Vicks VapoRub

Chicago Tribune (Sunday) - - NATION & WORLD -

Vi­va­poru.

He slathered a big chunk of goo on his son’s head and told him, “Hey, you’ll be fine.”

For three days, Diaz went to school smeared with men­thol and eu­ca­lyp­tus.

“I had this cold, waxy Vi­va­poru sand­wich on top of my lit­tle fro,” he said.

Ju­lia Longoria started pon­der­ing the Vicks phe­nom­e­non only af­ter she grew up and be­gan think­ing back on her child­hood.

In 2017, the WNYC ra­dio re­porter and pro­ducer de­cided to dig into the topic a lit­tle.

She in­ter­viewed dozens of peo­ple, but in the end found the best tale right at home: with her Cuban grand­mother.

Malv­ina Camejo, 82, of Palm Beach Gar­dens, Fla., loves Vicks VapoRub so much she af­fec­tion­ately calls it her Vick­isito.

She’s used it for toe­nail fun­gus, to strengthen her nails, con­di­tion her hair and mois­tur­ize her skin. Some­times she has five or six of the jars on her van­ity. Ac­tive in­gre­di­ents: Cam­phor, eu­ca­lyp­tus oil and men­thol

In­ac­tive in­gre­di­ents: Cedar­leaf oil, nut­meg oil, petro­la­tum, thy­mol and tur­pen­tine oil.

Source: Proc­ter & Gam­ble

“Any­time any of the cousins got sick, they were like, ‘Don’t tell grandma!’ She’s go­ing to put that all over you.”

Longoria al­ways thought her abuela’s use of VapoRub was an Amer­i­can thing.

But in in­ter­views she learned that her grandma loved the oint­ment be­cause it took her back to Cuba, to the happy days be­fore the revo­lu­tion when her own mother used to rub the salve on her.

Af­ter the em­bargo cut off the con­duit for Amer­i­can prod­ucts, Longoria’s grandma couldn’t get her Vick­isito for years.

In Greens­boro, N.C., there are sev­eral homages to Lunsford Richard­son, the phar­ma­cist whose salve caught on and spread.

In 1918, the Span­ish flu sent sales soar­ing, from $900,000 to $2.9 mil­lion in a sin­gle year.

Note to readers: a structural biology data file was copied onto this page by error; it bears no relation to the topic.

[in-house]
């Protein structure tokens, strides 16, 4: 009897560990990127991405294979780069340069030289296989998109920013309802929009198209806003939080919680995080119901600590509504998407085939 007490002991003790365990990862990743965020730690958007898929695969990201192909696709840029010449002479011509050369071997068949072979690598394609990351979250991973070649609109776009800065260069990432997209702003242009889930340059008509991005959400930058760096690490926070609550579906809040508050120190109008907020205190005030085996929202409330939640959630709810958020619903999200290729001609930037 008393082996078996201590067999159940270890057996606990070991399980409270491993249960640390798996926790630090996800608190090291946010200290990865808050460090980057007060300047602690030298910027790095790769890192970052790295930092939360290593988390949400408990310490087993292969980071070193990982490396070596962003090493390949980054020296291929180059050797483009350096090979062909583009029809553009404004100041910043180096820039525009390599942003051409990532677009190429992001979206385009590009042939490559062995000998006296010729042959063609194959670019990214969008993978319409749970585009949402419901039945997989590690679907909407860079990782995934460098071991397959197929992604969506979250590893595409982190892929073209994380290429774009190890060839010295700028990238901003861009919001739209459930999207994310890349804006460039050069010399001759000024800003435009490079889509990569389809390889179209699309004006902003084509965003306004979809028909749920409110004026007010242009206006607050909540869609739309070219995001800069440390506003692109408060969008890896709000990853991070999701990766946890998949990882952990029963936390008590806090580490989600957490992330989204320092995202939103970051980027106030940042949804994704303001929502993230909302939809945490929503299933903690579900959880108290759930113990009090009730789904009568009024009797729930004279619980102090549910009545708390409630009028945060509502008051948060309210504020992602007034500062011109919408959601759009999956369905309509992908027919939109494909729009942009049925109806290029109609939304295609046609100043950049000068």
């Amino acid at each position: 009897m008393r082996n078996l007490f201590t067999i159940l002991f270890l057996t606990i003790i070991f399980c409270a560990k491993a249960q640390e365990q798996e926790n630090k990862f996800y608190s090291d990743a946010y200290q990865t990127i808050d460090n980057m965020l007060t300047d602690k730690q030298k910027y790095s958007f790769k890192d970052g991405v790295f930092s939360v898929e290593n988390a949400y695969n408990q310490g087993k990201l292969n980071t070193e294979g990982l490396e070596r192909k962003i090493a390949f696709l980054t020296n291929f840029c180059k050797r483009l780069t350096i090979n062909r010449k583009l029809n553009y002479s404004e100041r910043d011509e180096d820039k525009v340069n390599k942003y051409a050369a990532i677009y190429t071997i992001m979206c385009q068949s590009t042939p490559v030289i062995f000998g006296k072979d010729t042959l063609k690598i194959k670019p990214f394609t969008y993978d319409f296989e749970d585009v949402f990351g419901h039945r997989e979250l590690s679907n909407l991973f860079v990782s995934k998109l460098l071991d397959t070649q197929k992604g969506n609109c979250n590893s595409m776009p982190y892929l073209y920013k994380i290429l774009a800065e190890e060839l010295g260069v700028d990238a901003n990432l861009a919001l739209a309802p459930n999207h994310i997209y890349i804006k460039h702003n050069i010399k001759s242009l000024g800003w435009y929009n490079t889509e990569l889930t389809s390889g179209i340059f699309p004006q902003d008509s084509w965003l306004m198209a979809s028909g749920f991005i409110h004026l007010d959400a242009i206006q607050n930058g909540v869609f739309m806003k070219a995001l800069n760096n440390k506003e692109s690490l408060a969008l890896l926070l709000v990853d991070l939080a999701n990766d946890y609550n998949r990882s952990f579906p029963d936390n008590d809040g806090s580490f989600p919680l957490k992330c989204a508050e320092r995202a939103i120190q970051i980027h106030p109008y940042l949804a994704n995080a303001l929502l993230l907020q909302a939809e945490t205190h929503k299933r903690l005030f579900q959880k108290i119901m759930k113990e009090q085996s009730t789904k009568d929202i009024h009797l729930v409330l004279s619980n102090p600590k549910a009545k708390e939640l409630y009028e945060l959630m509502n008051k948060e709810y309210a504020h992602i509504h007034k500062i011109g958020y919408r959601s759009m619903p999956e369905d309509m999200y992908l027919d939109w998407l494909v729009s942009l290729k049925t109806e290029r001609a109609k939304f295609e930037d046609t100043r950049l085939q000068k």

Richard­son was one of the thou­sands who died in the epi­demic.

His com­pany went on to mar­ket the oint­ment in Eng­land, Mex­ico and Cen­tral and South Amer­ica, and then dozens of other coun­tries.

Proc­ter & Gam­ble, now its par­ent com­pany, did not re­spond to re­quests for com­ment, but the com­pany web­site and Vicks hotline em­pha­size that users should stick to the rec­om­mended uses listed on the la­bel.

That means don’t heat it, don’t eat it, don’t stick it up your nose, in your eyes, in your hair, in your ears.

For coughs, sim­ply rub it on your chest and throat. For mus­cle and joint pain, rub it in wher­ever it hurts three to four times daily.

Maybe it was all the ad­ver­tis­ing. Maybe it was prod­uct loy­alty. Maybe it was sim­ply a tra­di­tion passed from one gen­er­a­tion to the next.

When Longoria asked schol­ars about the fas­ci­na­tion with VapoRub, one sug­gested the sub­ject might make a good doc­toral dis­ser­ta­tion.

Rachel Herz, a cog­ni­tive neu­ro­sci­en­tist at Brown Uni­ver­sity, thinks its strong scent might play a role. She’s in­cluded the prod­uct in sev­eral stud­ies about the pow­er­ful mem­o­ries that smells evoke.

She said VapoRub of­ten brought up flash­backs that were pos­i­tive, “not of feel­ing sick, but of be­ing cared for and be­ing soothed.”

Daniel Oli­vas made sure that when he left for col­lege back in the 1970s, he took his VapoRub with him.

But when he rubbed the cream on his chest just as his mother al­ways had done, it didn’t feel the same.

With her, he said, it had been “al­most a re­li­gious rit­ual.”

With­out her, that magic was gone.

ALEX GARCIA/CHICAGO TRI­BUNE 2011

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